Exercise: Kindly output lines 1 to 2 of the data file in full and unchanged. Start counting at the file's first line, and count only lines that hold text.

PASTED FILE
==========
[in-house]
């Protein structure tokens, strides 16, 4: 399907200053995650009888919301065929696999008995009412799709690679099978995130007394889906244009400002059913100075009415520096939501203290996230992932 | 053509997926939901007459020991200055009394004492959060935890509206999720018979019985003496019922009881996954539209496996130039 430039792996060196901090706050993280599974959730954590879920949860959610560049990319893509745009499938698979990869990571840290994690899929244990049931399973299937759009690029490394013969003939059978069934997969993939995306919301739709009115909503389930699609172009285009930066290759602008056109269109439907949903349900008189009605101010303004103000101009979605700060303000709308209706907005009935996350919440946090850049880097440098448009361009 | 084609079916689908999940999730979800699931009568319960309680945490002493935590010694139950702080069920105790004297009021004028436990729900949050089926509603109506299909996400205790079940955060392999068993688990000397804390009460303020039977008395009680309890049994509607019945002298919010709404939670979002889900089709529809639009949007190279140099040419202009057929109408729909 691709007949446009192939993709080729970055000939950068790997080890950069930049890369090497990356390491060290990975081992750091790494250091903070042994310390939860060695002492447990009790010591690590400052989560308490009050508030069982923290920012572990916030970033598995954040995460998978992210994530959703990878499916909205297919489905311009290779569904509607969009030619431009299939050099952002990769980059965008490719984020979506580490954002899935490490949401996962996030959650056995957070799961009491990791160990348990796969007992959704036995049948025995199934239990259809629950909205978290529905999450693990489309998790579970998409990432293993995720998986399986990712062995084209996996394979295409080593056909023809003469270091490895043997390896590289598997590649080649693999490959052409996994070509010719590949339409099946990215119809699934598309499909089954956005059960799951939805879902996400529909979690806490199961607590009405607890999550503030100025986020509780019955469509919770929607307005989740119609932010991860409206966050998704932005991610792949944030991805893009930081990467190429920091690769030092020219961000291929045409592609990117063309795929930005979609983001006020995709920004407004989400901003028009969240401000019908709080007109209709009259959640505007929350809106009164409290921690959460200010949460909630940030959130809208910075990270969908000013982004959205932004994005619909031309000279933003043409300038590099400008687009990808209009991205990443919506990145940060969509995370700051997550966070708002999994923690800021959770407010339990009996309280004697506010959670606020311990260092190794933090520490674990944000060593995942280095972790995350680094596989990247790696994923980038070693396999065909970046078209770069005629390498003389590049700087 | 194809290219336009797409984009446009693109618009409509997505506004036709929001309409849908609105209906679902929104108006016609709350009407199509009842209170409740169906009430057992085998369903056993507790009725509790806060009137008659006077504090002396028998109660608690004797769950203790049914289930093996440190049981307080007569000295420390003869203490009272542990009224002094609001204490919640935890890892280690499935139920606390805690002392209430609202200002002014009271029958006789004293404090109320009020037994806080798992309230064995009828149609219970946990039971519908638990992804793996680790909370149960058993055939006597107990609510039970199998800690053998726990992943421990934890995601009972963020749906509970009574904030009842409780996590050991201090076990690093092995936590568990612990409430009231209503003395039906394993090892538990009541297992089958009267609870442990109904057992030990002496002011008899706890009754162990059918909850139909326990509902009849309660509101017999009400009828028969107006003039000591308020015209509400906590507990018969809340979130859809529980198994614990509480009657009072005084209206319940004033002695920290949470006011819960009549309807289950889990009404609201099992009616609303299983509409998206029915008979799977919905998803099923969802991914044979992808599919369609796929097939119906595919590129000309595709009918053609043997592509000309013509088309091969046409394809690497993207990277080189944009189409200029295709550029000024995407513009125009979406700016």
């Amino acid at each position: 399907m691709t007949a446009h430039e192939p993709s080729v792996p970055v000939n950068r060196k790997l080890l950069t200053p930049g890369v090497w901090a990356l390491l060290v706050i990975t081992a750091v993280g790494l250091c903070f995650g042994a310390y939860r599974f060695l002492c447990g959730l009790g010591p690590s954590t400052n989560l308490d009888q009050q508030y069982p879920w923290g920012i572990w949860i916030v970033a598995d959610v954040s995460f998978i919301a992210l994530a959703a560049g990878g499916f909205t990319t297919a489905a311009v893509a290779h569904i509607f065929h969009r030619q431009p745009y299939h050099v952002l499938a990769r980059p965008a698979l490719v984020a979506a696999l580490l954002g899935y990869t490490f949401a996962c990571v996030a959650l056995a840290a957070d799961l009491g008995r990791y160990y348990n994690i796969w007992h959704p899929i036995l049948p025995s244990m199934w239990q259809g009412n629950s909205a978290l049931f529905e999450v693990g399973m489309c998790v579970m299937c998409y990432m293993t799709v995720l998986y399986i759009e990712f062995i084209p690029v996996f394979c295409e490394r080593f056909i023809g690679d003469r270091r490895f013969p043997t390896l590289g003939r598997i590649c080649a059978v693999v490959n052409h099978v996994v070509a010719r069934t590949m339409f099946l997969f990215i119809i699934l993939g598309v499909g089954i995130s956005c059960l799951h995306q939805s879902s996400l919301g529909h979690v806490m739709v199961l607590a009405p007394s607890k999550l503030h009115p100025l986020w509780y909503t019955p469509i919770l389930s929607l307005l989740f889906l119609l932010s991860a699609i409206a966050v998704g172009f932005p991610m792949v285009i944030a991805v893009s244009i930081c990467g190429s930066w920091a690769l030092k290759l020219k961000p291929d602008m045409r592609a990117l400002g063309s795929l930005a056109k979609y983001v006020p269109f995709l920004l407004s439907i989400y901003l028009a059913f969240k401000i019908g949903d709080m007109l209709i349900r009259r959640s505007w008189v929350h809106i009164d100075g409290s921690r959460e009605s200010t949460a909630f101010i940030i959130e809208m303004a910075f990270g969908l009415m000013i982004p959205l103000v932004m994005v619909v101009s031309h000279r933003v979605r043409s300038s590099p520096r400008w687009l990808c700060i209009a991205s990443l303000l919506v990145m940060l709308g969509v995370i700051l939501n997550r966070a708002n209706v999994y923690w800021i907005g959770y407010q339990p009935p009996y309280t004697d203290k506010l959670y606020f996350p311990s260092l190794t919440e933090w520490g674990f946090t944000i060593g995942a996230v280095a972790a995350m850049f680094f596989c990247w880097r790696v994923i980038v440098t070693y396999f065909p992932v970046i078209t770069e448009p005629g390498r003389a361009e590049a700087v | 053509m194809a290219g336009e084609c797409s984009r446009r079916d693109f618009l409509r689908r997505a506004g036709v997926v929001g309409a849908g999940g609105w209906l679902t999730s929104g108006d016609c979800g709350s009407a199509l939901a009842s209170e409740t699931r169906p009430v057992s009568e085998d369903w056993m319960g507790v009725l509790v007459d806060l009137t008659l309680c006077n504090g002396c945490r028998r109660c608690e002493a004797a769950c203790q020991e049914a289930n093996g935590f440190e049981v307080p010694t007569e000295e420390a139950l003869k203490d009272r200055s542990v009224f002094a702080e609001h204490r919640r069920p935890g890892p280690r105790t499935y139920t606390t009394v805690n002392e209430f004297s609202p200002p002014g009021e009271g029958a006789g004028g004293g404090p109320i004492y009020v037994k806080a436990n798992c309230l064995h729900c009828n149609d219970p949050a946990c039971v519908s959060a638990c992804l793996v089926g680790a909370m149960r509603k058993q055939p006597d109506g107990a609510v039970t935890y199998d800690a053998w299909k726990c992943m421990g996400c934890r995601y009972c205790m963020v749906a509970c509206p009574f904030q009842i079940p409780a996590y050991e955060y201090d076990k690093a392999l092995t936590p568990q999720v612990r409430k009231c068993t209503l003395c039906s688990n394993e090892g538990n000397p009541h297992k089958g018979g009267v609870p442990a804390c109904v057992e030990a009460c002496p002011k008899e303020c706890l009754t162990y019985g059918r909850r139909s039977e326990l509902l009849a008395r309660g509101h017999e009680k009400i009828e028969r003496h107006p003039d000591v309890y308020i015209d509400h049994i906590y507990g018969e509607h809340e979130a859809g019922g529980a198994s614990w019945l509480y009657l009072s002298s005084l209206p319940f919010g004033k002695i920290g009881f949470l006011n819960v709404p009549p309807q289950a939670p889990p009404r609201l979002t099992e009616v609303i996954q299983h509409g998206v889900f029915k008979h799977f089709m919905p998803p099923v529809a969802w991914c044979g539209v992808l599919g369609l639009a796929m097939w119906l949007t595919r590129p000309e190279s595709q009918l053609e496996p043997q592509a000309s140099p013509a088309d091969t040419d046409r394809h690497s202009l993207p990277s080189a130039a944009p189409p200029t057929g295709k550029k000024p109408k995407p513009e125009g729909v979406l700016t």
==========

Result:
[in-house]
């Protein structure tokens, strides 16, 4: 399907200053995650009888919301065929696999008995009412799709690679099978995130007394889906244009400002059913100075009415520096939501203290996230992932 | 053509997926939901007459020991200055009394004492959060935890509206999720018979019985003496019922009881996954539209496996130039 430039792996060196901090706050993280599974959730954590879920949860959610560049990319893509745009499938698979990869990571840290994690899929244990049931399973299937759009690029490394013969003939059978069934997969993939995306919301739709009115909503389930699609172009285009930066290759602008056109269109439907949903349900008189009605101010303004103000101009979605700060303000709308209706907005009935996350919440946090850049880097440098448009361009 | 084609079916689908999940999730979800699931009568319960309680945490002493935590010694139950702080069920105790004297009021004028436990729900949050089926509603109506299909996400205790079940955060392999068993688990000397804390009460303020039977008395009680309890049994509607019945002298919010709404939670979002889900089709529809639009949007190279140099040419202009057929109408729909 691709007949446009192939993709080729970055000939950068790997080890950069930049890369090497990356390491060290990975081992750091790494250091903070042994310390939860060695002492447990009790010591690590400052989560308490009050508030069982923290920012572990916030970033598995954040995460998978992210994530959703990878499916909205297919489905311009290779569904509607969009030619431009299939050099952002990769980059965008490719984020979506580490954002899935490490949401996962996030959650056995957070799961009491990791160990348990796969007992959704036995049948025995199934239990259809629950909205978290529905999450693990489309998790579970998409990432293993995720998986399986990712062995084209996996394979295409080593056909023809003469270091490895043997390896590289598997590649080649693999490959052409996994070509010719590949339409099946990215119809699934598309499909089954956005059960799951939805879902996400529909979690806490199961607590009405607890999550503030100025986020509780019955469509919770929607307005989740119609932010991860409206966050998704932005991610792949944030991805893009930081990467190429920091690769030092020219961000291929045409592609990117063309795929930005979609983001006020995709920004407004989400901003028009969240401000019908709080007109209709009259959640505007929350809106009164409290921690959460200010949460909630940030959130809208910075990270969908000013982004959205932004994005619909031309000279933003043409300038590099400008687009990808209009991205990443919506990145940060969509995370700051997550966070708002999994923690800021959770407010339990009996309280004697506010959670606020311990260092190794933090520490674990944000060593995942280095972790995350680094596989990247790696994923980038070693396999065909970046078209770069005629390498003389590049700087 | 194809290219336009797409984009446009693109618009409509997505506004036709929001309409849908609105209906679902929104108006016609709350009407199509009842209170409740169906009430057992085998369903056993507790009725509790806060009137008659006077504090002396028998109660608690004797769950203790049914289930093996440190049981307080007569000295420390003869203490009272542990009224002094609001204490919640935890890892280690499935139920606390805690002392209430609202200002002014009271029958006789004293404090109320009020037994806080798992309230064995009828149609219970946990039971519908638990992804793996680790909370149960058993055939006597107990609510039970199998800690053998726990992943421990934890995601009972963020749906509970009574904030009842409780996590050991201090076990690093092995936590568990612990409430009231209503003395039906394993090892538990009541297992089958009267609870442990109904057992030990002496002011008899706890009754162990059918909850139909326990509902009849309660509101017999009400009828028969107006003039000591308020015209509400906590507990018969809340979130859809529980198994614990509480009657009072005084209206319940004033002695920290949470006011819960009549309807289950889990009404609201099992009616609303299983509409998206029915008979799977919905998803099923969802991914044979992808599919369609796929097939119906595919590129000309595709009918053609043997592509000309013509088309091969046409394809690497993207990277080189944009189409200029295709550029000024995407513009125009979406700016």